Mathematics 8 (Grade 7/8)
Unit 3: Analyzing Functions and Equations (8.F/8.EE)
In this unit, students will grasp the concept of a function as a rule that assigns to each input exactly one output. They understand that functions describe situations where one quantity determines another. They can translate among representations and partial representations of functions (noting that tabular and graphical representations may be partial representations), and they describe how aspects of the function are reflected in the different representations.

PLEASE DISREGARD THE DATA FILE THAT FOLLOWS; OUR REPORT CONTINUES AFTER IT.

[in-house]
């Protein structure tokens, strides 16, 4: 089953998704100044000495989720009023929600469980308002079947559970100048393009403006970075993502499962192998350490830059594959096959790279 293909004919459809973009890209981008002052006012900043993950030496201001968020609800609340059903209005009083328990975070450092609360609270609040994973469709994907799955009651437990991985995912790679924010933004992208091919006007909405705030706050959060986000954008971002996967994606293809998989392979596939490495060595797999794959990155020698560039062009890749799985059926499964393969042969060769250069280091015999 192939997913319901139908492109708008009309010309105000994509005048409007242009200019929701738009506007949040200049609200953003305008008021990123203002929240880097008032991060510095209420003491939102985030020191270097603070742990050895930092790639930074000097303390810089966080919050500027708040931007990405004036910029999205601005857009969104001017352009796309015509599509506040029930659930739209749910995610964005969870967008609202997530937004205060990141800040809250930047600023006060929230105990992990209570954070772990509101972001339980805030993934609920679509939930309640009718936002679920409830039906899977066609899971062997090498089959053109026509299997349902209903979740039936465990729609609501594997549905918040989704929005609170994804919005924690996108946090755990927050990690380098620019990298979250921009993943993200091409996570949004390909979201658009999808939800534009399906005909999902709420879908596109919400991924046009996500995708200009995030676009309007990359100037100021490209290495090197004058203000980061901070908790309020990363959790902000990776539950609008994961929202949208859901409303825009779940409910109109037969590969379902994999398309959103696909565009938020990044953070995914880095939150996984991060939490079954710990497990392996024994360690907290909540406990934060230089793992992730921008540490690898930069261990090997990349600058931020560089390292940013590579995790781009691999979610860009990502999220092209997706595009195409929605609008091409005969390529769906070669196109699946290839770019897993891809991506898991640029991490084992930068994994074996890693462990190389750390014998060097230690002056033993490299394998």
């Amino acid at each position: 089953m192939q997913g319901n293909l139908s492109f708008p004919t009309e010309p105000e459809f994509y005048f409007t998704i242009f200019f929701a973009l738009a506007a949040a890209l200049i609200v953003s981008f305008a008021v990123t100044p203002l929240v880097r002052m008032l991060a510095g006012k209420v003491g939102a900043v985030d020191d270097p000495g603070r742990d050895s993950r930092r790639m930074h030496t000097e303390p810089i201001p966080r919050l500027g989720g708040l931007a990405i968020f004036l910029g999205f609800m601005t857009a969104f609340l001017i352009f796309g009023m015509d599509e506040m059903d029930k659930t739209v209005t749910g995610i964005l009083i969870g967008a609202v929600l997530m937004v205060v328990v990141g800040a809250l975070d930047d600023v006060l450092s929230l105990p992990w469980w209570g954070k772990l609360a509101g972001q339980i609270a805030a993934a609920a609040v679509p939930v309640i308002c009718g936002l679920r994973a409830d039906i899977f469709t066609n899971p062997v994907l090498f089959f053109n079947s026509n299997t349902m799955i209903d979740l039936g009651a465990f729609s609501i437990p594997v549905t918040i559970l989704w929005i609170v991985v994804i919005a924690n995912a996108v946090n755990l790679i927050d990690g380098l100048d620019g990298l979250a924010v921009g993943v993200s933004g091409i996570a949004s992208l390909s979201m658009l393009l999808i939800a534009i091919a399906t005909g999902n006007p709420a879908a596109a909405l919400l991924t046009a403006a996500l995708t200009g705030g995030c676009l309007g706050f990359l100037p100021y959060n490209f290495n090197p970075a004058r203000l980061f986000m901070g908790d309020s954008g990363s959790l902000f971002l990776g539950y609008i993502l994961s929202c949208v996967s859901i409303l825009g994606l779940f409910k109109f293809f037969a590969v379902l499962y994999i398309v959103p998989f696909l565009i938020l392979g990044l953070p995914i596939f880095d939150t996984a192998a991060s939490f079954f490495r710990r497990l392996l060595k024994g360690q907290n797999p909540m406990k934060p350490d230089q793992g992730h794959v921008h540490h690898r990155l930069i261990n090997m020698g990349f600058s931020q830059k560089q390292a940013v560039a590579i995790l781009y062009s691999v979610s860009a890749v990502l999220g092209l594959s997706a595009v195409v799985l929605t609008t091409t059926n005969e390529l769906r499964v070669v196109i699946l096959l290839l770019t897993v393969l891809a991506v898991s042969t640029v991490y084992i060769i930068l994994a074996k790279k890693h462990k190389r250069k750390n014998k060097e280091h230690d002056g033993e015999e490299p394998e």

Students will also use linear equations and systems of linear equations to represent, analyze, and solve a variety of problems. Students recognize equations for proportions (y/x = m) as special linear equations (y = mx + b), understanding that the constant of proportionality (m) is the slope, and the graphs are lines through the origin. They understand that the slope (m) of a line is a constant rate of change, so that if the input or xcoordinate changes by an amount A, the output or ycoordinate changes by the amount mA. Students also use a linear equation to describe the association between two quantities in bivariate data (such as arm span vs. height for students in a classroom). At this grade, fitting the model, and assessing its fit to the data are done informally. Interpreting the model in the context of the data requires students to express a relationship between the two quantities in question and to interpret components of the relationship (such as slope and yintercept) in terms of the situation.